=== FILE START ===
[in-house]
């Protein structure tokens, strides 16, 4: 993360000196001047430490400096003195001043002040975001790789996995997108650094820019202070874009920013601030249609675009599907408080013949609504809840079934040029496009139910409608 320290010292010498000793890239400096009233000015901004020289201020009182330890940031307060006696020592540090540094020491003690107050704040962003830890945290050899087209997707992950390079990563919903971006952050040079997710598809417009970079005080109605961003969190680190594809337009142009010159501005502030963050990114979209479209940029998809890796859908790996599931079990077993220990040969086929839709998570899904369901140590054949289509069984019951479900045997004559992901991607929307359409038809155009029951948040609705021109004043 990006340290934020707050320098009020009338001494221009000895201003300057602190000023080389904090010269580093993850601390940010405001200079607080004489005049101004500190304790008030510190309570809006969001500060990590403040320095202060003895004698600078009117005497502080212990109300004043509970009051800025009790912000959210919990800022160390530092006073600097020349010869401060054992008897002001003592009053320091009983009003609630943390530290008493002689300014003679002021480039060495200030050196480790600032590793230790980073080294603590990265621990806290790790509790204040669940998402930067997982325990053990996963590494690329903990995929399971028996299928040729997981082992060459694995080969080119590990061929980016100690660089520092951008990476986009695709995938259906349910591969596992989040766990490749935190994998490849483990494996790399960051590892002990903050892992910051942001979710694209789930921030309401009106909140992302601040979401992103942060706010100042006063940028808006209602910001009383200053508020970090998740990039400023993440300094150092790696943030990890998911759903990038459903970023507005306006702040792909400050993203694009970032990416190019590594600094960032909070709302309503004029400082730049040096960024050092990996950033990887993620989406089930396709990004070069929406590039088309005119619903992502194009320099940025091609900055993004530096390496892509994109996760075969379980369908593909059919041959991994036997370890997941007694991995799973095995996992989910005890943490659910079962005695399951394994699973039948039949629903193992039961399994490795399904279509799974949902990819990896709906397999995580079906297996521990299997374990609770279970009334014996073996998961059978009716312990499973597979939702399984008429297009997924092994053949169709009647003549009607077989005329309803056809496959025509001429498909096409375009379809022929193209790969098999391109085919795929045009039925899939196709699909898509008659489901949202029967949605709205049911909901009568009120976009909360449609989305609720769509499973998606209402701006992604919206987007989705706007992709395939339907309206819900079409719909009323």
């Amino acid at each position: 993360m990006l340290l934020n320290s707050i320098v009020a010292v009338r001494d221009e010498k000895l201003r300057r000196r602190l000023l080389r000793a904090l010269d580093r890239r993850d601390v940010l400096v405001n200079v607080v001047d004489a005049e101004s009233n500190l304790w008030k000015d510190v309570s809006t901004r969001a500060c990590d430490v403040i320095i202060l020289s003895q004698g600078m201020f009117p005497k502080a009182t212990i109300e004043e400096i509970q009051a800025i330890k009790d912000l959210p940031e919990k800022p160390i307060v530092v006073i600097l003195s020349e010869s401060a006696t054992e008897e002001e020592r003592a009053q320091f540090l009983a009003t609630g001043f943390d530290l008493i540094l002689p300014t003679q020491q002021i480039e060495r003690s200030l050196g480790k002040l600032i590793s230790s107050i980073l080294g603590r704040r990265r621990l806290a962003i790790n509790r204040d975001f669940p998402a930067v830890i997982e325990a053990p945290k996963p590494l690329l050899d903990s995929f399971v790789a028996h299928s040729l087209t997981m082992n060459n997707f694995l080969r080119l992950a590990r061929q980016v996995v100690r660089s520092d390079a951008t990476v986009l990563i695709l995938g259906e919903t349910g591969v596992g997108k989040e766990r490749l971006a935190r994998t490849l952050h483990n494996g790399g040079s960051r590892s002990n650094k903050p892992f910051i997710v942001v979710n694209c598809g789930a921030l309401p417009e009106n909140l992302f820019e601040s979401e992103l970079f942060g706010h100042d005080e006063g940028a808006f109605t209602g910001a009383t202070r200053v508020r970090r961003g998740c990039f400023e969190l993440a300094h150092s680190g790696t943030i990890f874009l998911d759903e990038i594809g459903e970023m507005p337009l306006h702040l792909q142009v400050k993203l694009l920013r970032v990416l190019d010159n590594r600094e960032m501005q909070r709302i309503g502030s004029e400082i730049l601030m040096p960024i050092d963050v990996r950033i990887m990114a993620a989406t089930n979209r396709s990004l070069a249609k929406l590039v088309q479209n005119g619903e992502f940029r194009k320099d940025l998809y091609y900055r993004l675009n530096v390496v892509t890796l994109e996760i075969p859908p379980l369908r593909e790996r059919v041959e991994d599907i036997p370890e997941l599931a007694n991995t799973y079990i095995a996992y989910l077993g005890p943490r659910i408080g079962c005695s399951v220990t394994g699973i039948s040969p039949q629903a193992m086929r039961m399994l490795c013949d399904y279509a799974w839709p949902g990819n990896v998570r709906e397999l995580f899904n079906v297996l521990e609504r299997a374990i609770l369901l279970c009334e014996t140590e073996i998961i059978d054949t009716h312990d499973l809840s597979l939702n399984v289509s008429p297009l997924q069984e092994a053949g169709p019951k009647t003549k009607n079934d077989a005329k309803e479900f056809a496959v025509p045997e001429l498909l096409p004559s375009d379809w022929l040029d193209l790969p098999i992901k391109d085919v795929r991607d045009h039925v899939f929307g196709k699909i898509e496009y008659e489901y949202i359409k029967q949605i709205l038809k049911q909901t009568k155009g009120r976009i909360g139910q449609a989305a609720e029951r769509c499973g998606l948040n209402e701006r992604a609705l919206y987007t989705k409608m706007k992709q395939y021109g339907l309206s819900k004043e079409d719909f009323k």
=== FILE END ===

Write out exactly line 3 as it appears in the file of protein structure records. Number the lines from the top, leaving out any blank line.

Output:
């Amino acid at each position: 993360m990006l340290l934020n320290s707050i320098v009020a010292v009338r001494d221009e010498k000895l201003r300057r000196r602190l000023l080389r000793a904090l010269d580093r890239r993850d601390v940010l400096v405001n200079v607080v001047d004489a005049e101004s009233n500190l304790w008030k000015d510190v309570s809006t901004r969001a500060c990590d430490v403040i320095i202060l020289s003895q004698g600078m201020f009117p005497k502080a009182t212990i109300e004043e400096i509970q009051a800025i330890k009790d912000l959210p940031e919990k800022p160390i307060v530092v006073i600097l003195s020349e010869s401060a006696t054992e008897e002001e020592r003592a009053q320091f540090l009983a009003t609630g001043f943390d530290l008493i540094l002689p300014t003679q020491q002021i480039e060495r003690s200030l050196g480790k002040l600032i590793s230790s107050i980073l080294g603590r704040r990265r621990l806290a962003i790790n509790r204040d975001f669940p998402a930067v830890i997982e325990a053990p945290k996963p590494l690329l050899d903990s995929f399971v790789a028996h299928s040729l087209t997981m082992n060459n997707f694995l080969r080119l992950a590990r061929q980016v996995v100690r660089s520092d390079a951008t990476v986009l990563i695709l995938g259906e919903t349910g591969v596992g997108k989040e766990r490749l971006a935190r994998t490849l952050h483990n494996g790399g040079s960051r590892s002990n650094k903050p892992f910051i997710v942001v979710n694209c598809g789930a921030l309401p417009e009106n909140l992302f820019e601040s979401e992103l970079f942060g706010h100042d005080e006063g940028a808006f109605t209602g910001a009383t202070r200053v508020r970090r961003g998740c990039f400023e969190l993440a300094h150092s680190g790696t943030i990890f874009l998911d759903e990038i594809g459903e970023m507005p337009l306006h702040l792909q142009v400050k993203l694009l920013r970032v990416l190019d010159n590594r600094e960032m501005q909070r709302i309503g502030s004029e400082i730049l601030m040096p960024i050092d963050v990996r950033i990887m990114a993620a989406t089930n979209r396709s990004l070069a249609k929406l590039v088309q479209n005119g619903e992502f940029r194009k320099d940025l998809y091609y900055r993004l675009n530096v390496v892509t890796l994109e996760i075969p859908p379980l369908r593909e790996r059919v041959e991994d599907i036997p370890e997941l599931a007694n991995t799973y079990i095995a996992y989910l077993g005890p943490r659910i408080g079962c005695s399951v220990t394994g699973i039948s040969p039949q629903a193992m086929r039961m399994l490795c013949d399904y279509a799974w839709p949902g990819n990896v998570r709906e397999l995580f899904n079906v297996l521990e609504r299997a374990i609770l369901l279970c009334e014996t140590e073996i998961i059978d054949t009716h312990d499973l809840s597979l939702n399984v289509s008429p297009l997924q069984e092994a053949g169709p019951k009647t003549k009607n079934d077989a005329k309803e479900f056809a496959v025509p045997e001429l498909l096409p004559s375009d379809w022929l040029d193209l790969p098999i992901k391109d085919v795929r991607d045009h039925v899939f929307g196709k699909i898509e496009y008659e489901y949202i359409k029967q949605i709205l038809k049911q909901t009568k155009g009120r976009i909360g139910q449609a989305a609720e029951r769509c499973g998606l948040n209402e701006r992604a609705l919206y987007t989705k409608m706007k992709q395939y021109g339907l309206s819900k004043e079409d719909f009323k």